Critical Mass in Manhattan on August 25 kicked off much like similar rides in Paris, Japan, San Francisco or Brooklyn. About 150 cyclists gathered in Union Square to the sounds of marching band music, uniformed dancers and a speech marking the anniversary of Hurricane Katrina. About five minutes into the ride, it seemed to be more of a memorial to the First Amendment right to free assembly than a celebration. The ride was quickly halved in number as phalanxes of cops rode into the group on spanking new mini scooters, grabbed people from their bikes and…. gave them traffic tickets.
“We’ve been doing this ride for over a decade with little trouble from law enforcement, the way it still is in Brooklyn,” says Robert Plouma, a volunteer at the Times Up bicycle resource center. “Then, during the RNC, cops were looking to quell dissent, even though what we do, besides running red lights, isn’t illegal and it isn’t a protest. For a while, about a dozen or more people were arrested at every month’s ride, until a trial went down in February. A judge ruled that the ‘parade regulations’ [now used to classify the event as illegal] were too vague. Since then, they’ve only been ticketing. They grab people in groups, and then confer afterwards on what ticket to hand down, which is totally illegal. Cops are supposed to enforce the law, not take people down because some chief doesn’t personally approve of the event, and then decide what to charge them with.”
Curtis Andersen received just this kind of attention on Friday‘s ride. He rides with a bell, reflectors, and a helmet. “I was alone on the street and was stopped by fifteen cops, all looking for something to give me a ticket for. I have reflectors, front and back lights, but my back light was hooked to my pants [a common practice on mountain bikes, which lack mounts].” So Andersen was ticketed for riding without a rear light affixed to his bike.
But what does this all mean for people who don’t spend Friday nights tooling around on bicycles in search of danger and agro cops? Plenty, according to speakers present at a recent emergency meeting at St. Mark’s Church. Figures including city councilman Alan Jay Gerson and leading civil rights attorney Norman Siegel painted a gloomy picture for the future of civil liberties if a precedent is set that enables the police department, as opposed to legislators, to decide which public gatherings are to be allowed.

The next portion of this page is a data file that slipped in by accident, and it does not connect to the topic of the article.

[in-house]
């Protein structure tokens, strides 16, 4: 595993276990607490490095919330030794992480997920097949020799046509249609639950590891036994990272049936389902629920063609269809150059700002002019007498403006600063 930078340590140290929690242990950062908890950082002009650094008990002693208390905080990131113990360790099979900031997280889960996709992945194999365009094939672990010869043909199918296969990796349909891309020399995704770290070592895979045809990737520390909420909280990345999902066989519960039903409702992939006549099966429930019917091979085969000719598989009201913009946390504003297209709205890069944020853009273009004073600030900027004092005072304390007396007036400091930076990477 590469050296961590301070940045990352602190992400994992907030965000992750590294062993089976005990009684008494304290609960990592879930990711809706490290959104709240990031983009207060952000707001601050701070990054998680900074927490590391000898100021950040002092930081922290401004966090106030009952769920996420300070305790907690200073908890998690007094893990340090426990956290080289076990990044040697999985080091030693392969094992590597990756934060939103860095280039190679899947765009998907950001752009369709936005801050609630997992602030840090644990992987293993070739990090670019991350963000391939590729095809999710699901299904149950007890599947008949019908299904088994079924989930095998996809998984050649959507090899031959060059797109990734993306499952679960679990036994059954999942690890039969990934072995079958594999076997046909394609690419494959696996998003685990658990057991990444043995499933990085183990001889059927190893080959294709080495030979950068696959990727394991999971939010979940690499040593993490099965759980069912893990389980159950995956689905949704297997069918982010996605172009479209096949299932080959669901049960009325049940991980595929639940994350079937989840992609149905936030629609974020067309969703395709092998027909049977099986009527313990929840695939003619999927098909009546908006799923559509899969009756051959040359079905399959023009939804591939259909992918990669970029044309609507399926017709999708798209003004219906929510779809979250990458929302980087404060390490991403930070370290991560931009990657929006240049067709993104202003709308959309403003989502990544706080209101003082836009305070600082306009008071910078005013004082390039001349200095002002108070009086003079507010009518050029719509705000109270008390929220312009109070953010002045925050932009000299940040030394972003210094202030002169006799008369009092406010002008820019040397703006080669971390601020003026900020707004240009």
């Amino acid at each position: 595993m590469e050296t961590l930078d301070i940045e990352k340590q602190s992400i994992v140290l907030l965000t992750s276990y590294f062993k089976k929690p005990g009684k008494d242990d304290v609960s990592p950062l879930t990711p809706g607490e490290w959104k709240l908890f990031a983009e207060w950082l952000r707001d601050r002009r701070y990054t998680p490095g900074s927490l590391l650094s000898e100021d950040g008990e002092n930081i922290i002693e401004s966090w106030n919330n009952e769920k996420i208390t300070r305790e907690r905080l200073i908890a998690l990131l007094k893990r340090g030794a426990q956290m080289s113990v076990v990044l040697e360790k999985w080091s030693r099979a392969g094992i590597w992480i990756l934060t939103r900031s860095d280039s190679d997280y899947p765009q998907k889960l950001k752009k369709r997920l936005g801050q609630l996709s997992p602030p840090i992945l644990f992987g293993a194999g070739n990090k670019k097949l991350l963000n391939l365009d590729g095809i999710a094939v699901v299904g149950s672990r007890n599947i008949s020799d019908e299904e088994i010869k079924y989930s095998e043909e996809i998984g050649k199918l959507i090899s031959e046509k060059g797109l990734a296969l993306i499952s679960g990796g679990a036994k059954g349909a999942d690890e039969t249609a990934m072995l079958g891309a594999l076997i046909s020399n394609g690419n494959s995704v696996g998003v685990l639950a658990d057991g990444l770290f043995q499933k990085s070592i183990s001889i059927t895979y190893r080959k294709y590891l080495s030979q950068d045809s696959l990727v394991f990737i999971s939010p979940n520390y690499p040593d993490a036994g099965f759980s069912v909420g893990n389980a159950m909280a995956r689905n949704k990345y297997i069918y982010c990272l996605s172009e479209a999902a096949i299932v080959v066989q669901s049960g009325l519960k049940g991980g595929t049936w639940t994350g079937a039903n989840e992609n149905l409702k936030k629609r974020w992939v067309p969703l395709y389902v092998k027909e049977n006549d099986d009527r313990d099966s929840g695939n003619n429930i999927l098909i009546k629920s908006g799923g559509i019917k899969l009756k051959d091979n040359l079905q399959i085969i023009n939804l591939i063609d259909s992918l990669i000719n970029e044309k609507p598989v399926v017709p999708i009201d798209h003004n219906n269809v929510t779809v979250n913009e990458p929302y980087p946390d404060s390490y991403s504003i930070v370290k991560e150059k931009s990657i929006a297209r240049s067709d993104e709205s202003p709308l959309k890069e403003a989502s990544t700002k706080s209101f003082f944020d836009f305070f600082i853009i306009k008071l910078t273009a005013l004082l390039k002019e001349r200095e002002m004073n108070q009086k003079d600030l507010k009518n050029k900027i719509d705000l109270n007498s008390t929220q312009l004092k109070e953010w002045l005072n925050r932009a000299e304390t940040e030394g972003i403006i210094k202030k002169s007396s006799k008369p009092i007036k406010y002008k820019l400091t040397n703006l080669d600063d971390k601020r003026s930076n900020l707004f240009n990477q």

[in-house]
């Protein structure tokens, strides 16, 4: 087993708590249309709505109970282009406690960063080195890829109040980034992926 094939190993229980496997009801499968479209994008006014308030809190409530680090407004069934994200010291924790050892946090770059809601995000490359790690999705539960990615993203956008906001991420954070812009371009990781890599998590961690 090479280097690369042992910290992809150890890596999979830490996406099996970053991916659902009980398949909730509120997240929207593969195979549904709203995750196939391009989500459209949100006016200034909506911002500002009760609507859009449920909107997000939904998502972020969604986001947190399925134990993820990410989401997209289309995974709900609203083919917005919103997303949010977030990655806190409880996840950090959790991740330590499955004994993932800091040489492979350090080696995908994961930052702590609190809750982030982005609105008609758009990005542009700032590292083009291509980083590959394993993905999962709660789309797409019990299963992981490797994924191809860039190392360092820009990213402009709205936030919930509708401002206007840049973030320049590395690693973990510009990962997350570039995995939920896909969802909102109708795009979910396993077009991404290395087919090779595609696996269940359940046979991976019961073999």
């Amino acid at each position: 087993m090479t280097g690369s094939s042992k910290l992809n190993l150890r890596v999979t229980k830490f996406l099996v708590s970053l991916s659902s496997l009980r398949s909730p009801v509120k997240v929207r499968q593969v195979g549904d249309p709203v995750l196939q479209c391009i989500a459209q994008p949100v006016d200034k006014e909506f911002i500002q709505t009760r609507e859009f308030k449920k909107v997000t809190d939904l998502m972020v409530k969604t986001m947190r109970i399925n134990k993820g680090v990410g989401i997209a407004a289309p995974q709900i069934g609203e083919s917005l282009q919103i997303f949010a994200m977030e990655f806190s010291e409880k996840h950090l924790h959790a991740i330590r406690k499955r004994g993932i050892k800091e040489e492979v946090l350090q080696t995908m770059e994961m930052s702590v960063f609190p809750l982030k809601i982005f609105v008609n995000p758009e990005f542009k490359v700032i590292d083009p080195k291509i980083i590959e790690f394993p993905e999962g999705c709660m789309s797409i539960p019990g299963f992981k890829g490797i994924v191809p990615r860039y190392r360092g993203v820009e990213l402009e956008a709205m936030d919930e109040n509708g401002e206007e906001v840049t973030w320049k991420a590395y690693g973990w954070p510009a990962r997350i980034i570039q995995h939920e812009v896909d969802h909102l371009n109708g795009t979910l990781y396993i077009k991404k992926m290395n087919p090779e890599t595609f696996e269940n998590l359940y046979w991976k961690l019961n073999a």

“The New York city police department plans to expand its control over protest activity by labeling many common street and sidewalk uses as a ‘parade,’” reads a flier produced for the meeting. “If put into effect, the NYPD’s new rules will greatly suppress the right to assembly and expose…people to arrest for things as simple as crossing the street against the light. The NYPD is re-writing these laws while the city council and many New Yorkers are on vacation.”
“This is a tough one, and we can’t capitulate when cops are using such obviously oppressive tactics,” says cyclist and legal observer Madeline Nelson. “A videographer was jut hit by a cab during the ride and the cops were down the road giving someone a ticket for not having a bike light. [NYPD Commissioner] Ray Kelly has been on a paranoid crackdown since 9/11. He bought this fleet of scooters with federal antiterrorism money, and they’re being deployed here, handing out tickets to cyclists, while the midtown tunnel, a real potential terrorist target, was attended by only a couple of cops.” Nelson has spent months fighting tickets for real and invented infractions that she has incurred while asserting her right to ride with Critical Mass over the last year.
Many riders were confused by the fact that the NYPD had announced a hearing to clarify its “parade regulations,” only to cancel it two days before the event. When approached, officers present told me that I would be arrested for having a press ID that they did not recognize. A later meeting with a Brooklyn police officer provided much more candid information.
“It would be great for people to come to us for permission to parade in the streets,” said the officer on condition of anonymity. “But [ultimately], it’s the desk cops that decide who gets ticketed. One day, they say ‘these [infractions] are being prioritized, you gotta get people for this today,’ even though another day, they’re no big deal. You don’t like it, you gotta keep your mouth shut, or it’s three months with no vacation time.”
So how does a beat cop feel about being in the middle of all this politicking? “You guys should register your event with the police,” says my confidant, who’s from Brooklyn. “But I don’t really care,” he explains. “I need the overtime salary. I got $19,000 a year in bills, and I’m not clearing $40,000 in pay. A demo to me just means more overtime.”
reZz is a freelance writer and photographer.